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'Evolution' for Sweden's crowd-funding scene

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'Evolution' for Sweden's crowd-funding scene
Photo: Victor1558/Flickr
12:33 CEST+02:00
The Local checks out crowd-funding in Sweden as US giant Kickstarter announces plans to launch in Scandinavia.
Sweden must have rich soil for entrepreneurs. Stockholm alone has produced behemoths in the start-up scene including Spotify, Skype, and Mojang - which was sold to Microsoft for $2.5 billion on Monday.
 
And players on Sweden's start-up scene are surely licking their lips with the news that Kickstarter plans to open its gates in Sweden next month. 
 
"We chose to launch in Sweden because we know there is a huge creative community there, with a history of great ideas that have a major cultural impact," Kickstarter spokeswoman Julie Wood told The Local. 
 
But the US company, which has already seen great success abroad with over $1 billion pledged, is not the only crowd-funding operation in Sweden. It joins FundedByMe, Sweden's largest crowd-funding company, as well as a handful of other smaller operations.
 
"We're huge fans of them, everyone is," FundedByMe CEO Daniel Daboczy told The Local.
 
He was quick to add that FundedByMe was in fact inspired by Kickstarter after he realized that he couldn't pitch an idea due to "not being American".
 

Children playing Minecraft, a product of Mojang. Photo: TT
 
FundedByMe boasts over 40,000 international investors, and co-founder Arno Smit said he hopes the company can team up with Kickstarter to educate the Nordics on the benefits of crowd-funding.
 
Smit added that the two companies shouldn't be treading too much on each other's toes, with Kickstarter more focused on creative projects - like music and the arts - while FundedByMe works more on growing and expanding businesses, as well as offering reward and equity based crowd-funding, and loans. 
 
"For us, it's about the guy who wants to start a cafe. How will he get funding? How can he expand?'" he said.
 
FundedByMe is one of many young start-ups with head offices at Stockholm's start-up collective SUP46, which cherry-picks start-up companies, shares office space with them, and pulls together to work on global success.
 
Co-founder of SUP46, Sebastian Fuchs, said that Kickstarter's move to open in Scandinavia marked a "very natural evolution of Sweden's attractive tech scene".
 
"In Sweden, and Stockholm in particular, we're seeing entrepreneurs who are really making things happen - taking things from the idea phase to the execution and often with great success." he said. "It's a maturing ecosystem and an exciting place to start projects."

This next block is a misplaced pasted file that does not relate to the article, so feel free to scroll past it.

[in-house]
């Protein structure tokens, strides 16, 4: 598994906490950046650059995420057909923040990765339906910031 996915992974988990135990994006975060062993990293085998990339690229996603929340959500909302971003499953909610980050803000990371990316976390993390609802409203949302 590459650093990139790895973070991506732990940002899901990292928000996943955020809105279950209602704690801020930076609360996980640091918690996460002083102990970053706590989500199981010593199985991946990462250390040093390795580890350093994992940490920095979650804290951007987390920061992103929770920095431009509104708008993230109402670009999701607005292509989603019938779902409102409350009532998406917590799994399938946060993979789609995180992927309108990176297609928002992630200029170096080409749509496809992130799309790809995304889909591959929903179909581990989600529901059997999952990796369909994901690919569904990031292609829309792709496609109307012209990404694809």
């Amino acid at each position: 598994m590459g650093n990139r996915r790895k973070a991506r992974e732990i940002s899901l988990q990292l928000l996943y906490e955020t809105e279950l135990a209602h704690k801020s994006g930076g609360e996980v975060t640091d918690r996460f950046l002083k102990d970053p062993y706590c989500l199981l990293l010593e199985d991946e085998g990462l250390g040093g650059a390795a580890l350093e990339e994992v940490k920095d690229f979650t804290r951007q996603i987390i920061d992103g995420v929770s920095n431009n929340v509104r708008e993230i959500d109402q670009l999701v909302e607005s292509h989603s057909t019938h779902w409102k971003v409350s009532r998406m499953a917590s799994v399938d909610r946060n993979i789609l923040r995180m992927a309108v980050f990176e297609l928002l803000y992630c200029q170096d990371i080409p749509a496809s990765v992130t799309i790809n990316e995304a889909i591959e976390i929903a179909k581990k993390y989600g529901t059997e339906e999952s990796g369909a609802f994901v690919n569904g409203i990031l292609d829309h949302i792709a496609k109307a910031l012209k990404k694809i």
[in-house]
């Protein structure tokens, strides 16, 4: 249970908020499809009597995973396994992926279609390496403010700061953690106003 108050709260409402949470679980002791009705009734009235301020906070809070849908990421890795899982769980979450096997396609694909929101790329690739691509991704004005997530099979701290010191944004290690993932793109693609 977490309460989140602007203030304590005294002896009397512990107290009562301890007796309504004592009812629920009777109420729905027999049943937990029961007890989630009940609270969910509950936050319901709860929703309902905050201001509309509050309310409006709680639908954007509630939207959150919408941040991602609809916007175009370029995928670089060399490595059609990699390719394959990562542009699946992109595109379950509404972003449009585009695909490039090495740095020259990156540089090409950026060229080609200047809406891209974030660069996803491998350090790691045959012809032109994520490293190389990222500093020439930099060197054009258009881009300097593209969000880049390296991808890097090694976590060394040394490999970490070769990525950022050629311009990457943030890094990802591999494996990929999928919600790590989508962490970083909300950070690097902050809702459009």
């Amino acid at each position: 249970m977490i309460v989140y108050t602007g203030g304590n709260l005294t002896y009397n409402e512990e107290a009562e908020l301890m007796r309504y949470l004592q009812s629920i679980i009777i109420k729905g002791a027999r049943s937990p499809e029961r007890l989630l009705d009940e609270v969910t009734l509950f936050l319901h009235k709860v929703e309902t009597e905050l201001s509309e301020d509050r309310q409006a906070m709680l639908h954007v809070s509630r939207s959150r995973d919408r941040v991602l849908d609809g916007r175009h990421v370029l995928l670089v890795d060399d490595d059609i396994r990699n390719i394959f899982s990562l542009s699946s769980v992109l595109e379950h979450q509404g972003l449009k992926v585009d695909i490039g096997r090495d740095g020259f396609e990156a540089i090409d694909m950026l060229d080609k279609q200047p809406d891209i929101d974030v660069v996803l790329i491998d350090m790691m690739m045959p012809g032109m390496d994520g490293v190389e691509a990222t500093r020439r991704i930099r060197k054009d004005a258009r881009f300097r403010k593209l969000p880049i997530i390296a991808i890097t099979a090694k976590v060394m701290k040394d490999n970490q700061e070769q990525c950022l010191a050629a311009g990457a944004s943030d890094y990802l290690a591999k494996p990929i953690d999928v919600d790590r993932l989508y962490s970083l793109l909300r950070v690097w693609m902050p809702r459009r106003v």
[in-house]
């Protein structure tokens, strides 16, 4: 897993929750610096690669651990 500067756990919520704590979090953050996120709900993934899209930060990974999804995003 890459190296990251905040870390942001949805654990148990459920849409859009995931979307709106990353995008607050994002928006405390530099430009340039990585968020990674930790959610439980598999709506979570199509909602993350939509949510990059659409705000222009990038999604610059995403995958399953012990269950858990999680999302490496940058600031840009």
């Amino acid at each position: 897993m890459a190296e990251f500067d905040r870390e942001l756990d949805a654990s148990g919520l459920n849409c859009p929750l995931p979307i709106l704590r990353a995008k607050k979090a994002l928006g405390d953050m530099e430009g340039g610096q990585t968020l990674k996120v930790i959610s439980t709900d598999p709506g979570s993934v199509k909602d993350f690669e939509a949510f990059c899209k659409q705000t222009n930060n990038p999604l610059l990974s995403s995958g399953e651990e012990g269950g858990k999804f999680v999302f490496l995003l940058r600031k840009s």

He added that the sale of Mojang to Microsoft this week has already made echoes in the gaming industry, with a boom in investors keen to learn more about other games on offer in Sweden.
 
"I know for a fact that entrepreneurs here are looking not only for capital to help get projects running, but also customers, and crowd-funding is a good way to do both."
 
"And even though the Swedish players in crowd-funding have been very successful, there's definitely room for more players."
 
One entrepreneur in Sweden who's no stranger to crowd-funding on Kickstarter is Petter Danielson, one of the co-founders of a children's toy product called Strawbees. The toy is based on a cheap plastic product - a Strawbee - that allows normal drinking straws to be linked together to build 3D shapes.
 

Strawbees in action. Photo: Strawbees
 
Together with his two Swedish colleagues, Danielson has had a roaring success thanks to the US version of Kickstarter after 1,743 people donated over $90,000 - well over their goal of $20,000.
 
But this Swede, at least, isn't convinced having a Swedish arm of the crowd-funding giant will guarantee a platform for success. 
 
"If Kickstarter had of been in Sweden when we launched then of course it would be have been simpler legally speaking," he told The Local, adding that the team wouldn't have needed "the workaround" of an American partner and bank account.
 
"Having said that, America is where the audience is, it's where the interest is, and it's where the buyers are."
 
Kickstarter in Sweden, he argued, would be best suited for those seeking a more Swedish approach to their idea.
 
"If it was a Swedish band trying to get ten shows for Swedish audiences, for example, then I can see the benefits of the Swedish approach," he explained.
 
Kickstarter Sweden, which will be based on donations of Swedish kronor, is already open for people to plan projects and opens the floodgates to the public in October.
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